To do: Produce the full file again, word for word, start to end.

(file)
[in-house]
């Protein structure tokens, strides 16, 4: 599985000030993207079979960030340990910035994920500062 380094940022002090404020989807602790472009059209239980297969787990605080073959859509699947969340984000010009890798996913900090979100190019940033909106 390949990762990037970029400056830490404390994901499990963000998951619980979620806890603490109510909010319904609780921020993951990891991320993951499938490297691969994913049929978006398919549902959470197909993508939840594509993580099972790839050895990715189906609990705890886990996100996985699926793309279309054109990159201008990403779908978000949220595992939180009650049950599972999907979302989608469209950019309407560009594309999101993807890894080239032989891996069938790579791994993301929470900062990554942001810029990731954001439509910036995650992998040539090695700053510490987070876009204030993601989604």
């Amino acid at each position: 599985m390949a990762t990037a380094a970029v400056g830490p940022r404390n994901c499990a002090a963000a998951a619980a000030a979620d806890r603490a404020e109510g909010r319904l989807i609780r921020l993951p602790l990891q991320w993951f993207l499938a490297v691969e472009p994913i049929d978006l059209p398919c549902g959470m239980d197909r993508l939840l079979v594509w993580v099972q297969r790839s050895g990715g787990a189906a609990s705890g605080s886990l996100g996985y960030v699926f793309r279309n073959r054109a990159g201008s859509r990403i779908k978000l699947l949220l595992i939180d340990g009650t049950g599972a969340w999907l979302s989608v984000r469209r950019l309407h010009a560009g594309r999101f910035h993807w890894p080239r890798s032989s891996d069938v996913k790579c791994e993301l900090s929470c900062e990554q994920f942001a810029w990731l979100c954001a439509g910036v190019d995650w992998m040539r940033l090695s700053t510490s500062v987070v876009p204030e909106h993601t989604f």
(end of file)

[in-house]
């Protein structure tokens, strides 16, 4: 599985000030993207079979960030340990910035994920500062 380094940022002090404020989807602790472009059209239980297969787990605080073959859509699947969340984000010009890798996913900090979100190019940033909106 390949990762990037970029400056830490404390994901499990963000998951619980979620806890603490109510909010319904609780921020993951990891991320993951499938490297691969994913049929978006398919549902959470197909993508939840594509993580099972790839050895990715189906609990705890886990996100996985699926793309279309054109990159201008990403779908978000949220595992939180009650049950599972999907979302989608469209950019309407560009594309999101993807890894080239032989891996069938790579791994993301929470900062990554942001810029990731954001439509910036995650992998040539090695700053510490987070876009204030993601989604």
């Amino acid at each position: 599985m390949a990762t990037a380094a970029v400056g830490p940022r404390n994901c499990a002090a963000a998951a619980a000030a979620d806890r603490a404020e109510g909010r319904l989807i609780r921020l993951p602790l990891q991320w993951f993207l499938a490297v691969e472009p994913i049929d978006l059209p398919c549902g959470m239980d197909r993508l939840l079979v594509w993580v099972q297969r790839s050895g990715g787990a189906a609990s705890g605080s886990l996100g996985y960030v699926f793309r279309n073959r054109a990159g201008s859509r990403i779908k978000l699947l949220l595992i939180d340990g009650t049950g599972a969340w999907l979302s989608v984000r469209r950019l309407h010009a560009g594309r999101f910035h993807w890894p080239r890798s032989s891996d069938v996913k790579c791994e993301l900090s929470c900062e990554q994920f942001a810029w990731l979100c954001a439509g910036v190019d995650w992998m040539r940033l090695s700053t510490s500062v987070v876009p204030e909106h993601t989604f």